Art of the Deal: How Donald Trump Negotiated His Nomination
After previously flirting with the idea, on June 16, 2015, Donald Trump finally announced his entrance into politics with a run for the White House. At the time, people wondered if he was serious. Many doubted that he could secure the nomination, as many now doubt that he can win the presidency.

Understanding how serious he actually was, requires knowledge of two things:

  • his political history, and
  • his most referenced book: The Art of the Deal.

Trump's Political History
The idea of running for president wasn't new'it began in 1988, when political activist Mike Dunbar came up with the idea. Trump was dissatisfied with both the Republican candidates: George H.W. Bush and Bob Dole. Trump claimed they were "duds." Despite creating full page ads in the New York Times, which explained his own foreign policy, Trump ultimately decided not to make a presidential bid.

Though this was the first time a Trump bid for the White House was discussed publically, it certainly wasn't the last.

For the rest of the 1980s, and for much of the 1990s, he remained with the Republican Party. But in 1999 that changed. Trump left the Republicans and joined the Reform Party. He said the reason for his departure was because it became too conservative, while Democrats were too liberal. Trump claims that through the Reform Party, he was hoping to help form a more centrist organization.

In the year 2000, Trump teased with the idea of running for president as a Reform Party candidate. He even wrote a book called The America we deserved. In it, Trump claims he dropped out of the race due to the party's internal conflicts.

In 2001, Trump joined the Democrat Party. During his time with the Democrats, there were rumors that he would run for president in 2004. However, in 2004, his TV show The Apprentice was launched. He also toyed with the idea of running for president in 2008. While with the Democrats, Trump also considered running for governor of New York'but ultimately decided not to.

Disillusioned with the Democrats, in 2009, Trump switched back to his original party: the Republican Party. But his big splash didn't come until 2012 when he questioned Obama's legitimacy as president, and, once again, claimed that America was missing quality leadership. He, then, seriously looked at a 2012 presidential run.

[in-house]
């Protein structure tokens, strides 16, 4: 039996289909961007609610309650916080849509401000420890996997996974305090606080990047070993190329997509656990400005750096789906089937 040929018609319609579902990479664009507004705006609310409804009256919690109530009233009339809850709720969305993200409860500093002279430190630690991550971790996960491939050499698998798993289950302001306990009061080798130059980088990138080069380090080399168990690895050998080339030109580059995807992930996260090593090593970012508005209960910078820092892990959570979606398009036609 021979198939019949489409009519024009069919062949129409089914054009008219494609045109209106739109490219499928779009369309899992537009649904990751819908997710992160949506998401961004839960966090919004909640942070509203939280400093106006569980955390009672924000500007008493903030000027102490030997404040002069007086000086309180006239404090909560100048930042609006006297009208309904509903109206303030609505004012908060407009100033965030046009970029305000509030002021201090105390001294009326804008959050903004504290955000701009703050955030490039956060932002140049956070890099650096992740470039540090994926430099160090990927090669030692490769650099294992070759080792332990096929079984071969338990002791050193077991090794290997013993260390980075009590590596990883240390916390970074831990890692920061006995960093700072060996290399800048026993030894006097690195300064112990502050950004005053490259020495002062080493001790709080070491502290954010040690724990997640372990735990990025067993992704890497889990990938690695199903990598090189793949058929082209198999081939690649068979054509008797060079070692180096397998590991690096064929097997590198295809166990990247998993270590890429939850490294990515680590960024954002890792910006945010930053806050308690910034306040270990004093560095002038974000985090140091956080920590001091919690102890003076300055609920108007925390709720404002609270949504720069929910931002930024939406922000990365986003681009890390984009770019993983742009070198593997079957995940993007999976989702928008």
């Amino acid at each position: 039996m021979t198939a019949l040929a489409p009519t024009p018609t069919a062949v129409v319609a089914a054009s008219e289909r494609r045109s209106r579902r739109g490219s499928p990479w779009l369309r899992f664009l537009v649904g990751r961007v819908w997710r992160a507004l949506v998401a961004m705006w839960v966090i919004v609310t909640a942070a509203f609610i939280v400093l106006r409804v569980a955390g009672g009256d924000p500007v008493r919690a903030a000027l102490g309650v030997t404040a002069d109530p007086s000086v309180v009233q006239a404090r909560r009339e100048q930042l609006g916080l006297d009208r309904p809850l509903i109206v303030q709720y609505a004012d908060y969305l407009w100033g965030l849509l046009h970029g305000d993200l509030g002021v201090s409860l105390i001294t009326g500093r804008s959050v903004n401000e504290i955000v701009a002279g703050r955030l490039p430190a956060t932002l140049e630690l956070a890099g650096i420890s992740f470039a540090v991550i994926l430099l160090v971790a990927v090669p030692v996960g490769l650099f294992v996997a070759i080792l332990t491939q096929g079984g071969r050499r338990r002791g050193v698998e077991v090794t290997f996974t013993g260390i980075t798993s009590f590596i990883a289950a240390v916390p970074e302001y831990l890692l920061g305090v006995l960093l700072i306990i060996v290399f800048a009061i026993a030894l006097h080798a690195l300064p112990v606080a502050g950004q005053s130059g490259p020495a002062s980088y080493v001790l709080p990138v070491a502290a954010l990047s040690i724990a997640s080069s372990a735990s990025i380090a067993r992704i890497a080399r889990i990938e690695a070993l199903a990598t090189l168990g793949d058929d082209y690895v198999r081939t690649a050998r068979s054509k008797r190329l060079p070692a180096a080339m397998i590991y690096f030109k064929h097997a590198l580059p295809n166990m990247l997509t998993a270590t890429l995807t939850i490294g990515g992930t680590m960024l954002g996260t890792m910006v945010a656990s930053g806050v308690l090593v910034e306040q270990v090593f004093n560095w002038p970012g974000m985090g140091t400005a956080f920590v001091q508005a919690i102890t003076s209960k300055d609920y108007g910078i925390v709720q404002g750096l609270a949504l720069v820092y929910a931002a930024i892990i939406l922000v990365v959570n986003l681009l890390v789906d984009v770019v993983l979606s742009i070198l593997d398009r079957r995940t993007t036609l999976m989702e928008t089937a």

Trump ultimately concluded he wasn't ready to leave the private sector for politics. He also thought Mitt Romney could defeat Barack Obama.

In 2014, there was again speculation that he would run for governor.

Trump's Politics Now
After years of contemplation, Trump decided to finally run for president in the 2016 Republican primary. But Trump's announcement still had people wondering: "Is he serious and can he win?" Then and now, some still have their doubts.

To answer the questions, one must understand the philosophy outlined in his book Art of the Deal. This book is one of the best ways to understand Trump's political past and current actions. In political interviews, discussions, and speeches, he cleverly brings in Art of the Deal. In fact, one of his famous presidential candidate announcement quotes is: "We need a leader who wrote The Art of the Deal." Not having met Donald Trump personally, I found this book to be a great source for understanding his political actions and motivations.

Why Trump Walked Away From Past Political Races
After reading Art of the Deal, Trump's political actions became clearer. I concluded that he was always serious about running for office, but would only do so if the environment was favorable. Understanding Trump's negotiating methods are central to my conclusion.